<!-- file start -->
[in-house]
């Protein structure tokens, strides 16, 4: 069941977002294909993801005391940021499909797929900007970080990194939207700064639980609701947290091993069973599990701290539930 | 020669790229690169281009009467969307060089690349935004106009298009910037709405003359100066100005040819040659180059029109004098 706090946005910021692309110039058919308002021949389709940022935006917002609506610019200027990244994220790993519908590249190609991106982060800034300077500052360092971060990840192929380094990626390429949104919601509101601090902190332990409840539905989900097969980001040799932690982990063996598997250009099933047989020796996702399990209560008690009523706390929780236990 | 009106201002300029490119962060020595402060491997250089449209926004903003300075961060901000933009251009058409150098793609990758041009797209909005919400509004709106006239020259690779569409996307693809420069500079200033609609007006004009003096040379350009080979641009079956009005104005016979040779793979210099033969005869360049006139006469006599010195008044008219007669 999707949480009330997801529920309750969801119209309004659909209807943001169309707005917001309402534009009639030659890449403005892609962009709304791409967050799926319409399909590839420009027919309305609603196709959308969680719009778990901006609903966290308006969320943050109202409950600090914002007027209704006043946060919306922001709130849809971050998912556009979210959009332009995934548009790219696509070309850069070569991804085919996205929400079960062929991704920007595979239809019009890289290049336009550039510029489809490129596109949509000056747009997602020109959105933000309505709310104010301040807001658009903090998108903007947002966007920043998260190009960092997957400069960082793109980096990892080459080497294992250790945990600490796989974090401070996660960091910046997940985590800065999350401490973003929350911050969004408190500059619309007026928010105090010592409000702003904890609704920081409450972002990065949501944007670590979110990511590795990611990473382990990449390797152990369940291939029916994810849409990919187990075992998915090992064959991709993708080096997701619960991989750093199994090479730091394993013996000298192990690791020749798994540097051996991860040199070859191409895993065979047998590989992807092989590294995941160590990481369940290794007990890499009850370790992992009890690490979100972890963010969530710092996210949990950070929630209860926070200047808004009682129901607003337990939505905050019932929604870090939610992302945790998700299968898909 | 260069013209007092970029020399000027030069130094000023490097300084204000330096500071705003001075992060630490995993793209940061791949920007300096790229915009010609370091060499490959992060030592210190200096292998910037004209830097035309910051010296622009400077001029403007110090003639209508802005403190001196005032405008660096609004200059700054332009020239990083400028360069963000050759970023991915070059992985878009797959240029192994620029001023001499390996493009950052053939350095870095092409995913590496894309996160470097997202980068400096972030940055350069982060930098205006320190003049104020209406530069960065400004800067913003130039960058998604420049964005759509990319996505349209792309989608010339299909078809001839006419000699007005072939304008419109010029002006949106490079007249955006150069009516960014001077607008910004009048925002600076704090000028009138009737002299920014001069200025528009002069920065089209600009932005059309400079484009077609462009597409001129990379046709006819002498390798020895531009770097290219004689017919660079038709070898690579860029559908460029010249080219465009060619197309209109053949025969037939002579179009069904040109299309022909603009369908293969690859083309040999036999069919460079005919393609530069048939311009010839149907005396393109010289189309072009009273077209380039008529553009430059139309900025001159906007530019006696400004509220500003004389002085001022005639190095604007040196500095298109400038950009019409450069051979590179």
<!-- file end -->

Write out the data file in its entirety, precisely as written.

[in-house]
């Protein structure tokens, strides 16, 4: 069941977002294909993801005391940021499909797929900007970080990194939207700064639980609701947290091993069973599990701290539930 | 020669790229690169281009009467969307060089690349935004106009298009910037709405003359100066100005040819040659180059029109004098 706090946005910021692309110039058919308002021949389709940022935006917002609506610019200027990244994220790993519908590249190609991106982060800034300077500052360092971060990840192929380094990626390429949104919601509101601090902190332990409840539905989900097969980001040799932690982990063996598997250009099933047989020796996702399990209560008690009523706390929780236990 | 009106201002300029490119962060020595402060491997250089449209926004903003300075961060901000933009251009058409150098793609990758041009797209909005919400509004709106006239020259690779569409996307693809420069500079200033609609007006004009003096040379350009080979641009079956009005104005016979040779793979210099033969005869360049006139006469006599010195008044008219007669 999707949480009330997801529920309750969801119209309004659909209807943001169309707005917001309402534009009639030659890449403005892609962009709304791409967050799926319409399909590839420009027919309305609603196709959308969680719009778990901006609903966290308006969320943050109202409950600090914002007027209704006043946060919306922001709130849809971050998912556009979210959009332009995934548009790219696509070309850069070569991804085919996205929400079960062929991704920007595979239809019009890289290049336009550039510029489809490129596109949509000056747009997602020109959105933000309505709310104010301040807001658009903090998108903007947002966007920043998260190009960092997957400069960082793109980096990892080459080497294992250790945990600490796989974090401070996660960091910046997940985590800065999350401490973003929350911050969004408190500059619309007026928010105090010592409000702003904890609704920081409450972002990065949501944007670590979110990511590795990611990473382990990449390797152990369940291939029916994810849409990919187990075992998915090992064959991709993708080096997701619960991989750093199994090479730091394993013996000298192990690791020749798994540097051996991860040199070859191409895993065979047998590989992807092989590294995941160590990481369940290794007990890499009850370790992992009890690490979100972890963010969530710092996210949990950070929630209860926070200047808004009682129901607003337990939505905050019932929604870090939610992302945790998700299968898909 | 260069013209007092970029020399000027030069130094000023490097300084204000330096500071705003001075992060630490995993793209940061791949920007300096790229915009010609370091060499490959992060030592210190200096292998910037004209830097035309910051010296622009400077001029403007110090003639209508802005403190001196005032405008660096609004200059700054332009020239990083400028360069963000050759970023991915070059992985878009797959240029192994620029001023001499390996493009950052053939350095870095092409995913590496894309996160470097997202980068400096972030940055350069982060930098205006320190003049104020209406530069960065400004800067913003130039960058998604420049964005759509990319996505349209792309989608010339299909078809001839006419000699007005072939304008419109010029002006949106490079007249955006150069009516960014001077607008910004009048925002600076704090000028009138009737002299920014001069200025528009002069920065089209600009932005059309400079484009077609462009597409001129990379046709006819002498390798020895531009770097290219004689017919660079038709070898690579860029559908460029010249080219465009060619197309209109053949025969037939002579179009069904040109299309022909603009369908293969690859083309040999036999069919460079005919393609530069048939311009010839149907005396393109010289189309072009009273077209380039008529553009430059139309900025001159906007530019006696400004509220500003004389002085001022005639190095604007040196500095298109400038950009019409450069051979590179």